4. The material shed from children treated with chlorine dioxide looks like the gut lining under a microscope. The appearance of a gut lining is very distinctive under the microscope, as can be seen in our published work [8].
  5. We know that controlled exposure to helminths generally protects humans from inflammation and can be used to treat chronic inflammatory disease [2, 6, 7]. We also know that a very wide range of helminths seem to work [9]. Helminths have certain properties that allow them to live in the host, and those same properties help the host regulate its immune response; helminths and immune regulation go hand-in-hand [10]. Thus, we don’t expect to see good and bad helminths, some alleviating autism while others make it worse. In addition, our recently published survey of individuals self-treating with helminths can be considered. Some of the individuals we evaluated in that study have autism, and the available responses/reports indicate that helminth-mediated decreases in inflammation are helpful, not harmful to many individuals with autism [1]. Since that original paper was published, we have found additional information in the public domain, corroborated by interview with a physician, that helminths do indeed show a beneficial effect in patients with autism, particularly those with ongoing inflammatory issues. Specifically, the “average” response to the porcine whipworm (TSO), as described by the physician, of about 70 individuals with inflammation-associated autism (autism with gastrointestinal or allergic/autoimmune issues) was as follows:
    • Improvement of gastrointestinal issues, including diarrhea, abdominal bloating, abdominal pain, appetite, yeast, and dysbacteriosis.
    • Improvement in behavior linked to gut inflammation, including sleeping disturbances, grinding, self-injurious behaviors, aggressiveness, stereotypy, and hyperactivity.
    • Improvement of allergic symptoms, specifically asthma, rhinitis, and conjunctivitis.
    • Improvement of neuropsychiatric issues, including attention, focus, stable mood, OCD behaviors, receptive language, and learning.

    A number of factors, including potential side effects, can be evaluated when considering the use of helminths [1]. For example, the preparation of TSO used by those approximately 70 individuals with autism had a very low pH (2.7), a factor that is potentially important for the effectiveness of that organism [1]. As another example, two out of the approximately 70 individuals discontinued use of TSO due to “significant hyperactivity.” However, clearly, as described by the physician, the typical effect of helminths on patients with inflammation-associated autism was very positive.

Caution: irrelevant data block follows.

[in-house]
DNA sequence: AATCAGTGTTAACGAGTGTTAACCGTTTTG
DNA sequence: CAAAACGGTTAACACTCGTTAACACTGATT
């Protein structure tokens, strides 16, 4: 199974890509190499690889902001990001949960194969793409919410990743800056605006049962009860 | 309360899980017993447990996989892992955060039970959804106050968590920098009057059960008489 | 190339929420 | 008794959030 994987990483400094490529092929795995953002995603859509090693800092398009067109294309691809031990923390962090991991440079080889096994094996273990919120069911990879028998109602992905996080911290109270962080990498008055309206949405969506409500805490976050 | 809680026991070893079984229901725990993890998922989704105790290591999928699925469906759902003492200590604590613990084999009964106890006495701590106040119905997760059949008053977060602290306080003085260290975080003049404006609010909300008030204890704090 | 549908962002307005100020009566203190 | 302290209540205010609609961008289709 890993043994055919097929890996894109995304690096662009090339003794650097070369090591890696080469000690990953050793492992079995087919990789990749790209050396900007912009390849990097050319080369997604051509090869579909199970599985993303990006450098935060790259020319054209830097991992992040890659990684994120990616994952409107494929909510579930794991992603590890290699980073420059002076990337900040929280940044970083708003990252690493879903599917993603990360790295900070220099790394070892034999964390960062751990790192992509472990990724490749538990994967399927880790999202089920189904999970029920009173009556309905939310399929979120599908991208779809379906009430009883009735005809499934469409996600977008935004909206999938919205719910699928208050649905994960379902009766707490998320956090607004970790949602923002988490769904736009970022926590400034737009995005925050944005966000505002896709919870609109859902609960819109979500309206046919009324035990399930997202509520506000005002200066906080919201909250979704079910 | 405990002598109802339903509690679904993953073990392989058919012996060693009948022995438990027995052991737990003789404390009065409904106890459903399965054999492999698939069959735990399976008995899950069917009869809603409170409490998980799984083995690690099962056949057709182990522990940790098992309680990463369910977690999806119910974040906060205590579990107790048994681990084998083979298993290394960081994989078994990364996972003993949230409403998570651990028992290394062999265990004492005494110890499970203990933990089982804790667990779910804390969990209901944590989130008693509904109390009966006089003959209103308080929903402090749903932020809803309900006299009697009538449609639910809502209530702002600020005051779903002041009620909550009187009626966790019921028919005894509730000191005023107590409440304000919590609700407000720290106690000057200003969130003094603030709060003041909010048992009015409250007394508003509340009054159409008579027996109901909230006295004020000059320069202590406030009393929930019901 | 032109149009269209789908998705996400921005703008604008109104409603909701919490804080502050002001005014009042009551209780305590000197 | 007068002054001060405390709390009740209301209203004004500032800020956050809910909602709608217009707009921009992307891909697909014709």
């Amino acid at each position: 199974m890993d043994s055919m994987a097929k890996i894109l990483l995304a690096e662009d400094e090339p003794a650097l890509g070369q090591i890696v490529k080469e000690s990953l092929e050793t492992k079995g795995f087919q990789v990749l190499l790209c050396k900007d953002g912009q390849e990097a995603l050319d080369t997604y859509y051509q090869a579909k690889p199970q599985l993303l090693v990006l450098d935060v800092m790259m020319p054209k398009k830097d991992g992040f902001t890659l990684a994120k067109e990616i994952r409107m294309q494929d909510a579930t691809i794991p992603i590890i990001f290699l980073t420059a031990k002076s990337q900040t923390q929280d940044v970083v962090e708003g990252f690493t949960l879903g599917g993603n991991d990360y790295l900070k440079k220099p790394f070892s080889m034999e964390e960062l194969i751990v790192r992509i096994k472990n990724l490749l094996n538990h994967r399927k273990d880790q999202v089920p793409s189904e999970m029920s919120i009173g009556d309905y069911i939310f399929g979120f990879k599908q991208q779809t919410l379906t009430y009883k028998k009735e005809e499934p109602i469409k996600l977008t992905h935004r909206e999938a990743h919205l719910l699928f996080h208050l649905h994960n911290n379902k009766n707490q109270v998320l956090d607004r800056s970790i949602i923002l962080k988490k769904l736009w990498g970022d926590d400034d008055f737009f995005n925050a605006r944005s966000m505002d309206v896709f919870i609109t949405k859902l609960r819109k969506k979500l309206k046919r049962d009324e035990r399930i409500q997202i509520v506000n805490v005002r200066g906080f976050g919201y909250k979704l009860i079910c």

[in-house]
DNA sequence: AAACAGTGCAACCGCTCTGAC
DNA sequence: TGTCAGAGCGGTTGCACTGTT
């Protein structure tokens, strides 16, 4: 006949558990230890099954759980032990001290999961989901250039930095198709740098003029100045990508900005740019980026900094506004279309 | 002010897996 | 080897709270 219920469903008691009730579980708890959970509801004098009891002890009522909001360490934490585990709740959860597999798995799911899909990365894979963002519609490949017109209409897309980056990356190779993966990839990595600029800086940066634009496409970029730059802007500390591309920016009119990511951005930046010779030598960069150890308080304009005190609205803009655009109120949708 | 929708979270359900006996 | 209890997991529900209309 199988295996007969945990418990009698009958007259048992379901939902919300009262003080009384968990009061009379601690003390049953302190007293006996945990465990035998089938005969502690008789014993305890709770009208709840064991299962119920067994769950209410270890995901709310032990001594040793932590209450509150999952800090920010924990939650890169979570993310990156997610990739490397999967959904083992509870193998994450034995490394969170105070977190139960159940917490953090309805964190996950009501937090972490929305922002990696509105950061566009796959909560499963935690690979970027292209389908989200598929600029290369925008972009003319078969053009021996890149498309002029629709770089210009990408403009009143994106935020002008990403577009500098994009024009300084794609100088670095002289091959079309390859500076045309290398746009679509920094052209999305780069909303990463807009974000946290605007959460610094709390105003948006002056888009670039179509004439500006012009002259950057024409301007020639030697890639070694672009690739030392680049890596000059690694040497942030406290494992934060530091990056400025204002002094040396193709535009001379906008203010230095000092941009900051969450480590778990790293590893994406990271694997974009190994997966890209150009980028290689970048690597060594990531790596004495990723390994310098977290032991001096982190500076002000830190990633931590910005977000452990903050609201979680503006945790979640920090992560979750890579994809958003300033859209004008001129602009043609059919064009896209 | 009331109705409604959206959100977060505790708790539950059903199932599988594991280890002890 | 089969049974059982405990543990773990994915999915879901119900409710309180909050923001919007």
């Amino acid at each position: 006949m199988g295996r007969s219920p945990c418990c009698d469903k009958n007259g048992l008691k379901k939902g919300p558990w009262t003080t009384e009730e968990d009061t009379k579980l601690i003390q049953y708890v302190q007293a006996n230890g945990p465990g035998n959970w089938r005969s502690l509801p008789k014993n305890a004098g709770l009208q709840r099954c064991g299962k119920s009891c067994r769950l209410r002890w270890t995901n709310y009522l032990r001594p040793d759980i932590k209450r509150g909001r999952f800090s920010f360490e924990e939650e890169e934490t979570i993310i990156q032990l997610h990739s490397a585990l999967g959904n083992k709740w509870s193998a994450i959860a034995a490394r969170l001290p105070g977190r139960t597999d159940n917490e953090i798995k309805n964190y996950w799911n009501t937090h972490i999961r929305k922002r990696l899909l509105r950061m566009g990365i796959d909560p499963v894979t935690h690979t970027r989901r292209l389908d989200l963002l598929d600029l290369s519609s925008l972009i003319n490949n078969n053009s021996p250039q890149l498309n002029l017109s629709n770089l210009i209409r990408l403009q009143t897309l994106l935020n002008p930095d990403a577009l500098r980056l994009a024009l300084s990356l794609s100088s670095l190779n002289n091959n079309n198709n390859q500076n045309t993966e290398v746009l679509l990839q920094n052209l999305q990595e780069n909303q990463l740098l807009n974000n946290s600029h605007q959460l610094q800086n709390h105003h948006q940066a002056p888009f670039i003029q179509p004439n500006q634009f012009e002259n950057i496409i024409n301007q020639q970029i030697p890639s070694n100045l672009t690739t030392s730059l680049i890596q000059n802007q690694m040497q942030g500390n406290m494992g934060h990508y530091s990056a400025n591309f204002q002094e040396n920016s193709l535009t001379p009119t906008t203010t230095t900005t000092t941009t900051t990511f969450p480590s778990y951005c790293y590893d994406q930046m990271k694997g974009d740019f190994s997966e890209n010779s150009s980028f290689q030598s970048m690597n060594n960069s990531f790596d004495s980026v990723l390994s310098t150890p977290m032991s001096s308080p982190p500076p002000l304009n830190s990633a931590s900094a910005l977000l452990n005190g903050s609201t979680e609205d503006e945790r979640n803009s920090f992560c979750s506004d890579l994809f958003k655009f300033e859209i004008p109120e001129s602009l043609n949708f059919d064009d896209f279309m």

In addition, ongoing experimental work in my laboratory in collaboration with Professor Staci Bilbo has uncovered some of the underlying mechanisms of helminth-mediated protection of the brain from inflammation in laboratory animals (data not yet published). Although modern medical science cannot currently recommend helminths for the treatment of any disease, the emerging data are promising, and studies are underway which should eventually help us make recommendations.

  1. The argument can be made: “If I get these things out of my child, and my child is better, then these things must be bad. They must be something foreign, not my child’s own intestinal lining.” Although this argument makes sense on the surface, it has a fatal flaw. Because of the well-established gut-brain connection, and because of problems many children with autism have with their gut, it is entirely plausible that removing the gut epithelium might temporarily relieve some symptoms of autism in some cases. Indeed, the use of antibiotics which kill beneficial bacteria can temporarily relieve some neuropsychological symptoms in some children with autism [11], providing support for this view. Thus, a perfectly logical and reasonable explanation exists which encompasses all of the observations made by parents following use of chlorine dioxide, and it does not involve helminths. In contrast, as noted in the first five points above, any explanation involving helminths is contradicted by well-known information about the basic biology of helminths as well as other observations.

It is important for parents to know that treatment of their children with strong oxidants could damage their child’s gut lining. The view that they are simply hurting invasive and damaging worms is clearly not correct. As clinicians have pointed out see: Warning Against Chlorine Dioxide Use, this sort of destruction of the natural gut ecosystem is probably not a good long-term solution for treatment of disease, and it may have undesirable long-term consequences, making a bad situation worse.

By William Parker, Ph.D.
Duke University Medical Center, Durham, NC